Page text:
“The person that said winning isn’t everything, never won anything.”
This brilliant quote from Mia Hamm, a former female American football player, is featured in an exhibition at the National Football Museum in Manchester, which I visited with my children during the half term holidays last week.
This, to me, not only refers to football and sport, but life in general, and I have always had this mentality.
I pointed the quote out and explained it to my two young boys, as I want my children to grow up hungry to succeed and driven to do well in life.
If you have that burning desire to win, then ultimately you will stand a better chance of succeeding rather than accepting you won’t.
I for one am a firm believer in this quote and believe the winning mentality should be encouraged from an early age and is something that is built up over time. At school, coming first in something should be appreciated and high standards need to be set and aimed for.
I don’t like to see school sports days where everyone gets a sticker and there are no winners. Every child has different capabilities, so if a child excels at sport and not academically then sports day is their chance to shine and be rewarded for winning a race and achieving something.
I understand and accept you can’t win all the time and things aren’t always going to go your way. If you don’t succeed then you need to learn from this, not get too down and strive to do better, not accept mediocrity, and never give up. That is the sign of a true winner and I hope my children grow up with this mind-set.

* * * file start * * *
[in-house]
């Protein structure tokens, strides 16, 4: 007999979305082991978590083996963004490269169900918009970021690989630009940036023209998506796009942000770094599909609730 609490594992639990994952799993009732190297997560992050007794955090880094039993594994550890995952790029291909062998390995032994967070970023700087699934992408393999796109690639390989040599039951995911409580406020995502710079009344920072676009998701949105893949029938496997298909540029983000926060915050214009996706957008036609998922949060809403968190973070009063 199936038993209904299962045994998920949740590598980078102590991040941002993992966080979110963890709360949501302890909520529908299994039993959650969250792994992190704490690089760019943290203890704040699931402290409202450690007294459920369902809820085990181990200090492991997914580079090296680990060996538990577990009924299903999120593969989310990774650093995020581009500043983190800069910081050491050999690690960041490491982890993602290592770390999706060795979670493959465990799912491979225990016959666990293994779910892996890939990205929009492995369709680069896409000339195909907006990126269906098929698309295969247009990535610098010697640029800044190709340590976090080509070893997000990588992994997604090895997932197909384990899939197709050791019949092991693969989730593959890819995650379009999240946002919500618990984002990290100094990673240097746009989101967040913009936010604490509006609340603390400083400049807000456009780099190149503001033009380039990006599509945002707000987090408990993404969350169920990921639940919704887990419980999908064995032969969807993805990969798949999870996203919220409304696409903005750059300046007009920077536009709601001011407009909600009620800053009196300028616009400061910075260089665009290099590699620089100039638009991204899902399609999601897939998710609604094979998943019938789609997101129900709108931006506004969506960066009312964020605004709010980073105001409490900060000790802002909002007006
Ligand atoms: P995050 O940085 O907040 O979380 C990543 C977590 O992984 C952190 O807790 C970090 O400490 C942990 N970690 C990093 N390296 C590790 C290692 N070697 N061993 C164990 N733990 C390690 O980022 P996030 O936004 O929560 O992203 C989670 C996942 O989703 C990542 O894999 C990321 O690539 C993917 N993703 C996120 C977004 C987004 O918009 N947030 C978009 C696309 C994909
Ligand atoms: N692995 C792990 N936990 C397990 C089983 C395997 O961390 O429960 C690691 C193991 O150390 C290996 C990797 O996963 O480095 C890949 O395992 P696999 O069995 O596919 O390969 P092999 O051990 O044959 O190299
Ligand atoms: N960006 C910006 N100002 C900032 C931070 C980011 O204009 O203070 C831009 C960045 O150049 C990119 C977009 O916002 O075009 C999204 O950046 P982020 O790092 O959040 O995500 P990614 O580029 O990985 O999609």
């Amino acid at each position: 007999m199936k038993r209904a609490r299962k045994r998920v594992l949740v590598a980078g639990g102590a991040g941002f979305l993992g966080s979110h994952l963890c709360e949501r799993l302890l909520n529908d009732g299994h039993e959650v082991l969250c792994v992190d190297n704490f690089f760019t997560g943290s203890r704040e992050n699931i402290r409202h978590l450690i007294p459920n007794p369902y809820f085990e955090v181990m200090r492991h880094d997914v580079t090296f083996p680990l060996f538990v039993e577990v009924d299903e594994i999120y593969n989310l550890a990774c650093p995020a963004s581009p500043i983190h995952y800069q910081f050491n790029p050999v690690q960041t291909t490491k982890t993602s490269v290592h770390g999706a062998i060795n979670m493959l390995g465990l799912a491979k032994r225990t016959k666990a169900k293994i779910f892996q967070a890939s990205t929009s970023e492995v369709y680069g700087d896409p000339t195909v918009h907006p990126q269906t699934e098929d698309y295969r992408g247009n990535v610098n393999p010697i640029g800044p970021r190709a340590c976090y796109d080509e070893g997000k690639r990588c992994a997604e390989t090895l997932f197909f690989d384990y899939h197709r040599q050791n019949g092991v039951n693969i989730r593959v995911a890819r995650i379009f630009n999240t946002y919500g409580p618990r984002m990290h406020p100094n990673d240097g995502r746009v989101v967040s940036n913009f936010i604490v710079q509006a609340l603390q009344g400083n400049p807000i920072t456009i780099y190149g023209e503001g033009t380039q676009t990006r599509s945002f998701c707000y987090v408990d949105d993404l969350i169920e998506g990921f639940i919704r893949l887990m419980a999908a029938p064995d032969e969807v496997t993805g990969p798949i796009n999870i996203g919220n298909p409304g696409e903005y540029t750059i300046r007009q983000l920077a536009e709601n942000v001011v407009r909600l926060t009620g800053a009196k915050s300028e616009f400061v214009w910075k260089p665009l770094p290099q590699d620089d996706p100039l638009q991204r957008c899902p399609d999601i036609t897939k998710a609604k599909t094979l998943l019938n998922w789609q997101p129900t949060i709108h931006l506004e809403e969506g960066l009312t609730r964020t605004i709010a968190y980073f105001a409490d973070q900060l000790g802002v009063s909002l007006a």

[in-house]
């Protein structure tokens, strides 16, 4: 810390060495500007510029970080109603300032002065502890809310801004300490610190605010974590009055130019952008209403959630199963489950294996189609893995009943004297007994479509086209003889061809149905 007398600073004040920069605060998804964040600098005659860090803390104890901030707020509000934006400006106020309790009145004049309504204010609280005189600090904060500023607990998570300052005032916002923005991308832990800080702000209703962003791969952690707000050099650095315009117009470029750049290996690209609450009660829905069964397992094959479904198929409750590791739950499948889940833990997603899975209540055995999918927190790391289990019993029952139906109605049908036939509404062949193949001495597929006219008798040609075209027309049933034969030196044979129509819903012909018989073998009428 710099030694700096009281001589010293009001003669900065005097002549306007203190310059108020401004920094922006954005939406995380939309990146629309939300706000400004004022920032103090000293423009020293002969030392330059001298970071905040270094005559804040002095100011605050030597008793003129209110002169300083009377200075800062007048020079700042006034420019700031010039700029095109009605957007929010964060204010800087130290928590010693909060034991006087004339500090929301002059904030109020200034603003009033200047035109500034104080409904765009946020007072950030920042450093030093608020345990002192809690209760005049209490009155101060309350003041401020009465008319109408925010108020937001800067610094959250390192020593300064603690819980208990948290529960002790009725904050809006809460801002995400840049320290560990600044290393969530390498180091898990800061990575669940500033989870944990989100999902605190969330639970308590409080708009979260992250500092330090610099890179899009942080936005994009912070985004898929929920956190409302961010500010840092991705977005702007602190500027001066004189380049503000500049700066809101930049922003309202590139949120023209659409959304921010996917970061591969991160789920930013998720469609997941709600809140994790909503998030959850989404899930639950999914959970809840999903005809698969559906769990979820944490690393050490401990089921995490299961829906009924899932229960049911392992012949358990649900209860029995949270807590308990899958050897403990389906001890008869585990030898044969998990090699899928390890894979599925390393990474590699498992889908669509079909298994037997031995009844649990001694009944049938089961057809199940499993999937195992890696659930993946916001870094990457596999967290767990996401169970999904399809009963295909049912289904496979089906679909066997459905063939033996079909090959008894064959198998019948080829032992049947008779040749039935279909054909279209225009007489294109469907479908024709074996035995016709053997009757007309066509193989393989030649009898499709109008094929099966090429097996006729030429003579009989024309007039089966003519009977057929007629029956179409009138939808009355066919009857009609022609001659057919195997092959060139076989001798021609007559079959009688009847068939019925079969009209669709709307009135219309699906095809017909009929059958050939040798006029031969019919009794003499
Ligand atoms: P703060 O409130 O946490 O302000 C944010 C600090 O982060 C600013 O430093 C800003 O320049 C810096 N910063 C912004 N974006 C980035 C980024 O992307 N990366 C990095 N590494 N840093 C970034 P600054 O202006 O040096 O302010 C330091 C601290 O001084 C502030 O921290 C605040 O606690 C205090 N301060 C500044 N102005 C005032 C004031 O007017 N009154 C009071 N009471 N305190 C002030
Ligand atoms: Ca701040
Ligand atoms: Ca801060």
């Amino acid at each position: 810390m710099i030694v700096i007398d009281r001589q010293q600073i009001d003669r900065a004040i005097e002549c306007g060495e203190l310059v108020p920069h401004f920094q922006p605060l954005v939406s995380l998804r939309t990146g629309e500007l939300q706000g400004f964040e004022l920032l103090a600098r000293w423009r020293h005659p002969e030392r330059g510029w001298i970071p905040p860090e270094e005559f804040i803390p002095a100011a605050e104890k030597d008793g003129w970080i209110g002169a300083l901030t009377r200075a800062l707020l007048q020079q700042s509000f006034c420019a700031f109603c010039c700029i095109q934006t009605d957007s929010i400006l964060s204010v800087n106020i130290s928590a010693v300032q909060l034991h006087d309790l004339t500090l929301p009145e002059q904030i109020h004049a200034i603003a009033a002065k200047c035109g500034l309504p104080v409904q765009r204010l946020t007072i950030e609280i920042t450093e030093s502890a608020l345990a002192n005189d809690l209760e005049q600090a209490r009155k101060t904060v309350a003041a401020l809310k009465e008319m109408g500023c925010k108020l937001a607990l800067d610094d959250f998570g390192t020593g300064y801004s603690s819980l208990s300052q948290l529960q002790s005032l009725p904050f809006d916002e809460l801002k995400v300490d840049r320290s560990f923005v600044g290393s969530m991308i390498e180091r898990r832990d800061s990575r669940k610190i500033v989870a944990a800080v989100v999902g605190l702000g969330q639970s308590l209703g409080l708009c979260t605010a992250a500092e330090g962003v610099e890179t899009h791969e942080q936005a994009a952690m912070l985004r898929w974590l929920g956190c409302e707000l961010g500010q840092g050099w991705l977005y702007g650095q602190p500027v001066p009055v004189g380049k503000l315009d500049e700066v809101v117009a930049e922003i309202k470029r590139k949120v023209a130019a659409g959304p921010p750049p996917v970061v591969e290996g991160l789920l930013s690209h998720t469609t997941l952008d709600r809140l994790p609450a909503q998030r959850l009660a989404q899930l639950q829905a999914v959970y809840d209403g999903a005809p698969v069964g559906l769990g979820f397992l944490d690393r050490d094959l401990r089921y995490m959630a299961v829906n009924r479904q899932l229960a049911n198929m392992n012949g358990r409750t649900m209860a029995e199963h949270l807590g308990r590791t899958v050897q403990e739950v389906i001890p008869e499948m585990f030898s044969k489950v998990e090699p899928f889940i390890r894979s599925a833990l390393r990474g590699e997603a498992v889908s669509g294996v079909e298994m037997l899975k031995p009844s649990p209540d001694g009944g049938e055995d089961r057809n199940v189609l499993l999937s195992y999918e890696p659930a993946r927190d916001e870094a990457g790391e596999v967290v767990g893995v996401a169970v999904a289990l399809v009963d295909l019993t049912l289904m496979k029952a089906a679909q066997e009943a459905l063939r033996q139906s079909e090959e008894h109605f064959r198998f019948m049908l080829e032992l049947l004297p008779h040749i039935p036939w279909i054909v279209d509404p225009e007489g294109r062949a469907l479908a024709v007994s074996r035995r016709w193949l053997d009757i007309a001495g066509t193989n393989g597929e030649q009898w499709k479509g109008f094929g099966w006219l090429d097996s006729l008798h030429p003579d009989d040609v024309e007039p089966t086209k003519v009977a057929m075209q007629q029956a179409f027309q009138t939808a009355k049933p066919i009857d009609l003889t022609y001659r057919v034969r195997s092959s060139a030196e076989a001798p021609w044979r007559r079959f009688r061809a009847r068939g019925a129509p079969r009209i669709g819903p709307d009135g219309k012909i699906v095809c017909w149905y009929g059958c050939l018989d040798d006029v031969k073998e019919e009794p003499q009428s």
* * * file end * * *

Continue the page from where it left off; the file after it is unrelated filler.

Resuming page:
I think nearly every footballer I’ve come across has that competitive edge and desire to win. They wouldn’t be professional footballers otherwise. They would never have made it in the game. Every day, training is a competition ... racing with a teammate to be first to the ball, which team wins the five-a-side, who does the most pull-ups in the gym, who can hold the longest in a plank position.
Every little thing turns into a contest to see who comes out on top.
The lads have even taken competition and the winning mentality to a completely different level by playing Mario Kart on the Nintendo DS. There’s a good group of us who bring them along now when we travel away.
Last Friday on the way down to Ipswich we had grown men at the back of the bus, me included, going crazy when winning a race or shouting and cursing at the little hand-held machines when you don’t.
It passed the time quickly, but if you could see us at the back of that bus then you’ll see how competitive we all are.
These contests and competitions, no matter how small drive, you to succeed, and give you that extra incentive to perform better. A great example is when we had to do 1500-metre runs in pre-season. I know for a fact that I would get a much better time running with the rest of the squad compared to running on my own. This is because I want to beat the lads and try to come in first place.
All these little things, some as strange and bizarre as they are, bring out the best in players, and it’s what is needed on a Saturday afternoon when the most important thing is up for grabs: a victory and three points.
Winning is everything! There is no better feeling or high that compares.